|7||47||Man||13.4||6.5||RCC||1.0||Yes||No||No change||Suspected CABMR|
|8||43||Woman||10.7||2.5||Thyroid cancer||1.2||Yes||No||No change||Unknown|
GF = graft failure, sCr = serum creatinine, IS = immunosuppressant, TCMR = acute T cell-mediated rejection, IFTA = interstitial fibrosis and tubular atrophy, MMF = mycophenolate mofetil, CsA = cyclosporine, RCC = renal cell carcinoma, Pd = prednisolone, IgAN = IgA nephropathy, CABMR = chronic antibody-mediated rejection.
The risk of acute T cell-mediated rejection in patients with gastrointestinal cancer was higher than that in the non-PTC group with an adjusted HR of 20.44 (6.02–69.39) (P < 0.001). However, the risk of rejection did not differ between the other cancer groups and the non-PTC group. The similarity of the risks of acute antibody-mediated rejection and de novo DSAs between the PTC and non-PTC groups was not dependent on the cancer type.
Among the 70 patients with cured PTCs, 3 discontinued calcineurin inhibitors including tacrolimus and cyclosporine, 12 discontinued anti-proliferative agents including mycophenolic acid and azathioprine, and 14 started mammalian target of rapamycin (mTOR) inhibitors including everolimus and sirolimus after the cancer diagnosis. In the PTC group, each immunosuppressant status was not associated with graft failure (P = 0.498 in discontinuation of calcineurin inhibitors, P = 0.142 in discontinuation of anti-proliferative agents, and P = 0.106 in starting mTOR inhibitors according to the χ2 test).
Because of the great improvements in allograft and patient survival among kidney transplant recipients, long-term complications such as PTC have become a challenging issue. Although several guidelines recommend screening of PTC and focused on the importance of early detection and treatment of PTCs,192021 the present study found that even successfully treated PTC had a high risk of graft failure. The risks of graft failure and acute T cell-mediated rejection were particularly related to urogenital and gastrointestinal cancer, respectively, but the change in immunosuppressants with cancer diagnosis was not associated with graft failure.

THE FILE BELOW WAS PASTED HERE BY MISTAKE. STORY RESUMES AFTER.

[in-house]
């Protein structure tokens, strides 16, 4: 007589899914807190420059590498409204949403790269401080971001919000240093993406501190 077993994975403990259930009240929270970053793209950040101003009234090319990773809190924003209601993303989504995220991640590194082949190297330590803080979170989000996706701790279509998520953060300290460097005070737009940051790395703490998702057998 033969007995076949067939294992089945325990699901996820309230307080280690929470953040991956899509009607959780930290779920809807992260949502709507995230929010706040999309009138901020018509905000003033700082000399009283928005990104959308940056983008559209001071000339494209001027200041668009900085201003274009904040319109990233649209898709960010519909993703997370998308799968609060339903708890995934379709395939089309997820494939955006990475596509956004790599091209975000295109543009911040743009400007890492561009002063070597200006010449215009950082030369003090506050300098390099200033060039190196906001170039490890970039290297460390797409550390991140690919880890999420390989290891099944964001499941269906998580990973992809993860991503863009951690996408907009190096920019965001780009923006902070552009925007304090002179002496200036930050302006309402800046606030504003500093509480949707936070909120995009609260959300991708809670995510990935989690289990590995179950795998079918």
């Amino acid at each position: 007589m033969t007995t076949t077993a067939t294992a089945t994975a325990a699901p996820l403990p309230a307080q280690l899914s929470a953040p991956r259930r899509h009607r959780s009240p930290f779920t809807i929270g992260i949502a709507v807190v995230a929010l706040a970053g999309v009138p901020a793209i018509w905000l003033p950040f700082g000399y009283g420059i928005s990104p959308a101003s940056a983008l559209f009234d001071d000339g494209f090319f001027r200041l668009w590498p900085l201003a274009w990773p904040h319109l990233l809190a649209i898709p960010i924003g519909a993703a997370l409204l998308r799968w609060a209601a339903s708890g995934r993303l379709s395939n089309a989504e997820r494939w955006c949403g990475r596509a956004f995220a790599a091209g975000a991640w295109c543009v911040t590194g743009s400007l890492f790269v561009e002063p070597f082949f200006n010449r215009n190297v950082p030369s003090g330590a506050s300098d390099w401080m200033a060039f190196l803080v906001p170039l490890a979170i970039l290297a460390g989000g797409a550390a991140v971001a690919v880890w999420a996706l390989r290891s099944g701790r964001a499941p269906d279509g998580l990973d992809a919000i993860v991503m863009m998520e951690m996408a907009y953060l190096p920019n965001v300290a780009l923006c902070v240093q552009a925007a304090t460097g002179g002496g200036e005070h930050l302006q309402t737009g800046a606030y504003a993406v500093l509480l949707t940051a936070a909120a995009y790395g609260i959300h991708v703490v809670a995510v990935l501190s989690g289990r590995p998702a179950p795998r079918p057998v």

Cancer is a long-term complication after transplantation.89 Several studies to date have focused on cancer-related mortality in kidney transplant recipients, wherein PTC was a major cause of death compared with the general population or non-PTC patients.789 The standardized mortality rate in young recipients was significantly higher than that in the general population (26.36 for patients 0–19 years old and 4.48 for those 20–39 years old),8 and patients with PTC had a shorter survival time (median, 2.1 years) than age- and gender-matched patients without PTC (8.3 years).7 Nevertheless, the effect of PTC on graft function has not been studied in detail. A previous study showed an elevated risk of graft failure in patients with non-cutaneous cancer but did not consider the curability of cancer.22 Another study showed that kidney recipients with post-transplant lymphoproliferative disorder were at risk of graft failure, but the authors did not analyze patients with solid organ cancers.23 The present study only included patients with cured solid organ PTCs since non-curable PTCs might affect grafts by not only cancer itself but also administration of nephrotoxic chemotherapy or other agents that may confound the relationship between the cancer itself and graft function.